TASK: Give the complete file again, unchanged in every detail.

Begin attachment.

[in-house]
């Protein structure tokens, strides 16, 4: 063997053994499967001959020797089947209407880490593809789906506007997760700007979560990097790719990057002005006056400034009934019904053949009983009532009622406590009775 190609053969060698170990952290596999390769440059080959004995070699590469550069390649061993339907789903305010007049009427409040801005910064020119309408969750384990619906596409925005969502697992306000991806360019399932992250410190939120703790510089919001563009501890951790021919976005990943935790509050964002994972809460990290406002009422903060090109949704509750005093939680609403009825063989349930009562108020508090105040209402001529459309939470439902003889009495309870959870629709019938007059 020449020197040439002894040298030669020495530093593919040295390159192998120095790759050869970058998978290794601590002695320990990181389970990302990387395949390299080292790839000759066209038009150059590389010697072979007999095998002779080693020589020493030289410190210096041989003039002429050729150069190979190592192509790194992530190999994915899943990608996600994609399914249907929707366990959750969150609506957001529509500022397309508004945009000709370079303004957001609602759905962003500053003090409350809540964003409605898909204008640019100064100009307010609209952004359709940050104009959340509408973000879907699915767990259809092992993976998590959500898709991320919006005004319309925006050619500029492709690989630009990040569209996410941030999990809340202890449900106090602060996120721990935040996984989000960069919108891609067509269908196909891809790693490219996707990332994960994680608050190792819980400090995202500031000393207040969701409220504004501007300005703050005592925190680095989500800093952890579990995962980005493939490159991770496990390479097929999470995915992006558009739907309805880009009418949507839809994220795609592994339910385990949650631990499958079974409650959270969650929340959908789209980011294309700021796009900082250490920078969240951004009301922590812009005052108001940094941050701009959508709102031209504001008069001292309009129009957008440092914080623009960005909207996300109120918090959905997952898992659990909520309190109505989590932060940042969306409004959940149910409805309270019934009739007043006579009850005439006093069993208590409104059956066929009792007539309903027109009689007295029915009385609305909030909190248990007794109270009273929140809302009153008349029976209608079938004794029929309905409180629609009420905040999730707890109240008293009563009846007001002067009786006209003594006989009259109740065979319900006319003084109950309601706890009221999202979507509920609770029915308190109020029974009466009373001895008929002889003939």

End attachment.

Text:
[in-house]
């Protein structure tokens, strides 16, 4: 063997053994499967001959020797089947209407880490593809789906506007997760700007979560990097790719990057002005006056400034009934019904053949009983009532009622406590009775 190609053969060698170990952290596999390769440059080959004995070699590469550069390649061993339907789903305010007049009427409040801005910064020119309408969750384990619906596409925005969502697992306000991806360019399932992250410190939120703790510089919001563009501890951790021919976005990943935790509050964002994972809460990290406002009422903060090109949704509750005093939680609403009825063989349930009562108020508090105040209402001529459309939470439902003889009495309870959870629709019938007059 020449020197040439002894040298030669020495530093593919040295390159192998120095790759050869970058998978290794601590002695320990990181389970990302990387395949390299080292790839000759066209038009150059590389010697072979007999095998002779080693020589020493030289410190210096041989003039002429050729150069190979190592192509790194992530190999994915899943990608996600994609399914249907929707366990959750969150609506957001529509500022397309508004945009000709370079303004957001609602759905962003500053003090409350809540964003409605898909204008640019100064100009307010609209952004359709940050104009959340509408973000879907699915767990259809092992993976998590959500898709991320919006005004319309925006050619500029492709690989630009990040569209996410941030999990809340202890449900106090602060996120721990935040996984989000960069919108891609067509269908196909891809790693490219996707990332994960994680608050190792819980400090995202500031000393207040969701409220504004501007300005703050005592925190680095989500800093952890579990995962980005493939490159991770496990390479097929999470995915992006558009739907309805880009009418949507839809994220795609592994339910385990949650631990499958079974409650959270969650929340959908789209980011294309700021796009900082250490920078969240951004009301922590812009005052108001940094941050701009959508709102031209504001008069001292309009129009957008440092914080623009960005909207996300109120918090959905997952898992659990909520309190109505989590932060940042969306409004959940149910409805309270019934009739007043006579009850005439006093069993208590409104059956066929009792007539309903027109009689007295029915009385609305909030909190248990007794109270009273929140809302009153008349029976209608079938004794029929309905409180629609009420905040999730707890109240008293009563009846007001002067009786006209003594006989009259109740065979319900006319003084109950309601706890009221999202979507509920609770029915308190109020029974009466009373001895008929002889003939």